Archive for October, 2009

Rites of autumn

October 31, 2009

Years ago, we lived smack in the middle of what turned out to be THE neighbourhood for van loads of trick or treaters to be dropped.  They piled up to the doors on the street like locusts in their seventh year:  “tramps” and princesses and baseball players and baby mice.  We’d go through piles of candy and would have stocked piles but would always find we had to get close fisted toward the end of the evening just to eke out some for everyone.

We moved from there to a busy street toward the trick and treat parade ended.  Here the street would be busy if there were a street and last year, when there was, it was, and there were no trick and treaters.  This year however, we are being visited by a parade that, to my mind, is wholly Canadian in disposition: the nonperishable food collectors.  Every feasting holiday brings them out: well fed folks collecting goods for the local food pantry (here, Feed Nova Scotia).

Football, that other autumnal activity, doesn’t have the profile it does in the US.  in fact, the very local (two blocks west) St Mary’s Huskies are playing 12 games this season–including repeats with virtually every team they play once. (Dalhousie doesn’t have a football team).  Poor Bob has to feed his collegiate football jones by way of the internet and cope with the variations in time zones.

Moving beyond such social whirls as Halloween and kickoffs, there’s that construct that autumn also brings on both sides of the border: the reversion to “standard” time.  This year, we are running “daylight savings” later than ever, apparently jsut for the Saturday night trick and treaters, although our food for the hungry collectors come in the afternoon.

And there’s the wholly natural rite, the gorgeous one: the turning leaves:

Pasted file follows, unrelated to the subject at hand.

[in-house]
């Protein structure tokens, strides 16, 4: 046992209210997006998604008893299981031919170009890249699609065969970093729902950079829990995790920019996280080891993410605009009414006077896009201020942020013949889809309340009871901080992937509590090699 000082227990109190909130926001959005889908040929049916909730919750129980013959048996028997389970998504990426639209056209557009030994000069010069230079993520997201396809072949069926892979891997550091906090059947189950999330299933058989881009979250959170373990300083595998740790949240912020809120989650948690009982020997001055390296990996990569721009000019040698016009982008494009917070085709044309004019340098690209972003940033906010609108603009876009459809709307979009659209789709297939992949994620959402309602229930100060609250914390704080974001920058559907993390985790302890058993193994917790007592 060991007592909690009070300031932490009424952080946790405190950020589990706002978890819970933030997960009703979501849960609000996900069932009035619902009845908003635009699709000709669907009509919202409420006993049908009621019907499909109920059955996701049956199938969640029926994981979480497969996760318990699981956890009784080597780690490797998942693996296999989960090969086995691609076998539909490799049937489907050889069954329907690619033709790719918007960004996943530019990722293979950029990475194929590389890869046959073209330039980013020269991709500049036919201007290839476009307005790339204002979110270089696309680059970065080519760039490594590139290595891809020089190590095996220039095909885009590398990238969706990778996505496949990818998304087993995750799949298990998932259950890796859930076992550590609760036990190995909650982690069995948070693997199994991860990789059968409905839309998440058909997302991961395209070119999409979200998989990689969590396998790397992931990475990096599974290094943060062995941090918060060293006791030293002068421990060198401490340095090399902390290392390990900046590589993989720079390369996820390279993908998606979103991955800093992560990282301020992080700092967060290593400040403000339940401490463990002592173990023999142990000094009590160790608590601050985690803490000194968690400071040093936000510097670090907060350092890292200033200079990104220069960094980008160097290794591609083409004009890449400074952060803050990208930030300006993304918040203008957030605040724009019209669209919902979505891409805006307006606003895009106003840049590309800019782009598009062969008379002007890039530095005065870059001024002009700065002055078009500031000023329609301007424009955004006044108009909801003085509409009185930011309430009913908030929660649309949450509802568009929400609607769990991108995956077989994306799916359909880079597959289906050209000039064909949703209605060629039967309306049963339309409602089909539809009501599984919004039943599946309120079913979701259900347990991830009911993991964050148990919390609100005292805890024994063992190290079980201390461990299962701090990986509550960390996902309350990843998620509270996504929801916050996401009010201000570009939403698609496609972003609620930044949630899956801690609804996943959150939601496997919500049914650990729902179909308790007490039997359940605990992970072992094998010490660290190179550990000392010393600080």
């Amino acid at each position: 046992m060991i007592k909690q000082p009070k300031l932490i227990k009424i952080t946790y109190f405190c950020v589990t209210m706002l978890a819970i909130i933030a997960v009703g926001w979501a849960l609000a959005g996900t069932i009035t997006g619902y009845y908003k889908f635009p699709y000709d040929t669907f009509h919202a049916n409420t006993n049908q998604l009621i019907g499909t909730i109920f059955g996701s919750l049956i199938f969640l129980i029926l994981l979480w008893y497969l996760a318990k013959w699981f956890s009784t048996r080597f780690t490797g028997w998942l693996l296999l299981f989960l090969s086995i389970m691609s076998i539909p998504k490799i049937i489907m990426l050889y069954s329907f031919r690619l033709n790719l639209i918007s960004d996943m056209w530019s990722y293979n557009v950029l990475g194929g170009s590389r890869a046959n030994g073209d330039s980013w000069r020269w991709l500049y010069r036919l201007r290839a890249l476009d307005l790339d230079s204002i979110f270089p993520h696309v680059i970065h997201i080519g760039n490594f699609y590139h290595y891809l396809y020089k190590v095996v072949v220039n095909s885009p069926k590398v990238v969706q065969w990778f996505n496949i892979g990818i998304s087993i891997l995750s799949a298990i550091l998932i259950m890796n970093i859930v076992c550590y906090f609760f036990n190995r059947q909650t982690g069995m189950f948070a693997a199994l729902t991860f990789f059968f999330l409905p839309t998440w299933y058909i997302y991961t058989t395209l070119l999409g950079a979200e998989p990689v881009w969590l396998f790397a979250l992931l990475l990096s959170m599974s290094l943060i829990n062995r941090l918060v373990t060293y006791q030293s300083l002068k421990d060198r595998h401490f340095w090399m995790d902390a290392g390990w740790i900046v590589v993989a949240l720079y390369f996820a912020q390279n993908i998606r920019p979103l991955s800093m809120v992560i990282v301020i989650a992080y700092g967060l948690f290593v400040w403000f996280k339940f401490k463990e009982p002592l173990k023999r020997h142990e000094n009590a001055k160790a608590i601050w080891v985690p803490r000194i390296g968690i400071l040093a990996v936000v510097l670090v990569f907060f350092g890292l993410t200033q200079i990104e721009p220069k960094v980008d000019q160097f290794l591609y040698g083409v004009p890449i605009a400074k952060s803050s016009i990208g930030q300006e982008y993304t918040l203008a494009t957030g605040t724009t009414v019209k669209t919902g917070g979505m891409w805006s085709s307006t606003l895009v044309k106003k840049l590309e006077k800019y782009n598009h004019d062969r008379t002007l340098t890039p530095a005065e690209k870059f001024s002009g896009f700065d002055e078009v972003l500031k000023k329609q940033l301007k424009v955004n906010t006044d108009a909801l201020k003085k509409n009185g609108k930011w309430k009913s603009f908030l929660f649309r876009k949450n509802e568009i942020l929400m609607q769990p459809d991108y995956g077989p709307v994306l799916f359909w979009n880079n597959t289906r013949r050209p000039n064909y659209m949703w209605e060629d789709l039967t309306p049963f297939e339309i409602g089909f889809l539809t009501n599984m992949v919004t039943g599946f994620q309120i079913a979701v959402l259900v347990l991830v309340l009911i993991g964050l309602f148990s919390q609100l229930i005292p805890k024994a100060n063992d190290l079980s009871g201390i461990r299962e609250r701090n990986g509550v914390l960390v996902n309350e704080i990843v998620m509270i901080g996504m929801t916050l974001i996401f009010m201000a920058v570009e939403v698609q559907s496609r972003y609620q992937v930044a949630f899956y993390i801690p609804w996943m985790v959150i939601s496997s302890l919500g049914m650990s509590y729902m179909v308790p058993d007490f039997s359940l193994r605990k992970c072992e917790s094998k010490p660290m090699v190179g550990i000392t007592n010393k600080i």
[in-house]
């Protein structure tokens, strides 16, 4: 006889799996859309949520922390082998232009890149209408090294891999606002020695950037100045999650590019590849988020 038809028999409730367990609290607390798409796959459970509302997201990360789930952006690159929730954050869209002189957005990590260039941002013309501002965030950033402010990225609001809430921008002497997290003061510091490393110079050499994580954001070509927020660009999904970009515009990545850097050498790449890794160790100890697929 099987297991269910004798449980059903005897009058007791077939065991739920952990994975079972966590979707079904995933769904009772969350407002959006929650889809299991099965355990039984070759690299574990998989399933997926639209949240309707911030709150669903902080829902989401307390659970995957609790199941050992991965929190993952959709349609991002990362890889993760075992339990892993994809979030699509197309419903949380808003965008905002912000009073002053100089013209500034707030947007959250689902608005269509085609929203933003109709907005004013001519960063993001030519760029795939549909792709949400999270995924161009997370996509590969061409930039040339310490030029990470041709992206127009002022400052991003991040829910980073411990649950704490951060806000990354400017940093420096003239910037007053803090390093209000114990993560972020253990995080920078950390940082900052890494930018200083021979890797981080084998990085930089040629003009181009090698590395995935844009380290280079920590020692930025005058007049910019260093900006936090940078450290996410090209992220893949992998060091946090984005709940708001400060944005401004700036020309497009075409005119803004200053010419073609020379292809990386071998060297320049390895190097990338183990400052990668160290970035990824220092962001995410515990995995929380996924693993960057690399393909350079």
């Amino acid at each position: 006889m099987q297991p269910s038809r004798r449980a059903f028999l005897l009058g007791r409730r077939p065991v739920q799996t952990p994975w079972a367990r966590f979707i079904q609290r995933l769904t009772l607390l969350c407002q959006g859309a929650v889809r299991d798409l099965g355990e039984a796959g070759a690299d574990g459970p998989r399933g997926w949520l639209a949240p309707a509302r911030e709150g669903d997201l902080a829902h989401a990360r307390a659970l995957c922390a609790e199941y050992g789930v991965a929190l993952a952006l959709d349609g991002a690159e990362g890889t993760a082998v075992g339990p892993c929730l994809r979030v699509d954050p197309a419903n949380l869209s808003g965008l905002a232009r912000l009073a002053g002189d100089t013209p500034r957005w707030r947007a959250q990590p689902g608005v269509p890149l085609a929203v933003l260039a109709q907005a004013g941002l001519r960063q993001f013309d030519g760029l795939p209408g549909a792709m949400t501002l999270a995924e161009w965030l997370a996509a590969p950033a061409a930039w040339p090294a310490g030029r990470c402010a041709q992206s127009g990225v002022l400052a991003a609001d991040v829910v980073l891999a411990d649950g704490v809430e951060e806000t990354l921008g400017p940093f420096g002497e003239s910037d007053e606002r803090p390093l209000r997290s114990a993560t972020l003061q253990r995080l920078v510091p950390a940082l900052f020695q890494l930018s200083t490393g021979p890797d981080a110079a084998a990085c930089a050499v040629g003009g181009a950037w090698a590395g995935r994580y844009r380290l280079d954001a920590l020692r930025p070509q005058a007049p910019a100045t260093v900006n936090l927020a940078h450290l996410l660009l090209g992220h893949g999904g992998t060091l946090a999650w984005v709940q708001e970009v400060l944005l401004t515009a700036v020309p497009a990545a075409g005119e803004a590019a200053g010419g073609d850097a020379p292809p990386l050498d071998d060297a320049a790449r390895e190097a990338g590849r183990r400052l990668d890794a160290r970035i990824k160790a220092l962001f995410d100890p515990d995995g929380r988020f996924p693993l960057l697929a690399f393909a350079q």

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What’s the big dig about anyway?

October 30, 2009

Marg, a librarian on the West Coast who reads this blog with a fair degree of faith, it appears, and whom I ahve never met, points up that my scrupulous reports on the heck the street work is causing has overwhelmed any explanation of what plan was behind the mess in the first place.  So ehre’s a quick recap:

Back in the 18th century, the British used the south mouth of a clear stream they named Fresh Water Brook to restock their ships with potable water when in port.  Fresh Water Brook (which in the Western US would pass for a river and in the Eastern US would be a deep creek) flows roughly southeast across the Halifax Peninsula.

At some point in the mid-19th century, sewer lines were laid on the Peninsula and were set to roughly trace the route of the brook (perhaps because it had cut through the rock?). Then a grid pattern of streets was laid over it–the grid running due east-west/north-south while the brook and sewer line ran southeast.  Buildings were placed on top of the brook/sewer line….

A hundred sixty years later, no surprise, the sewer pipes had had their day and needed replacement.  And some wise person decided to straighten ’em out to follow the streets (makes sense) and straighten the now undergrounded brook, too….

A couple problems with this scenario:  “underground” here means 30 feet or so, not six; and “rock means like solid not stoney…..

Thus the big dig-explosion-crater began.

And that, Marg, is your scary pre-Halloween story.

The unmanageable project meets the librarian

October 29, 2009

Bob has had a day to end all days.  Even if he hadn’t told me this, I would know it, based on the size of the excavation and lifting equipment that greeted me when I opened the front door at 6:45 am, the fact that he was going to have to run interference for the delivery of a new oil tank and hot water heater installation under conditions that have led to no street or driveway access, and the size of the culverts sitting at our door upon my return to the house at 7:30 pm.

But he survived.  And there is now a hot water heater.  And perhaps a functioning oil tank (it hasn’t pumped through to the point that the heat is in effect yet).

 

at my front door, 7:30 this evening

at my front door, 7:30 this evening

 

 

Just add cabling and get rid of a pedestrian zone

October 28, 2009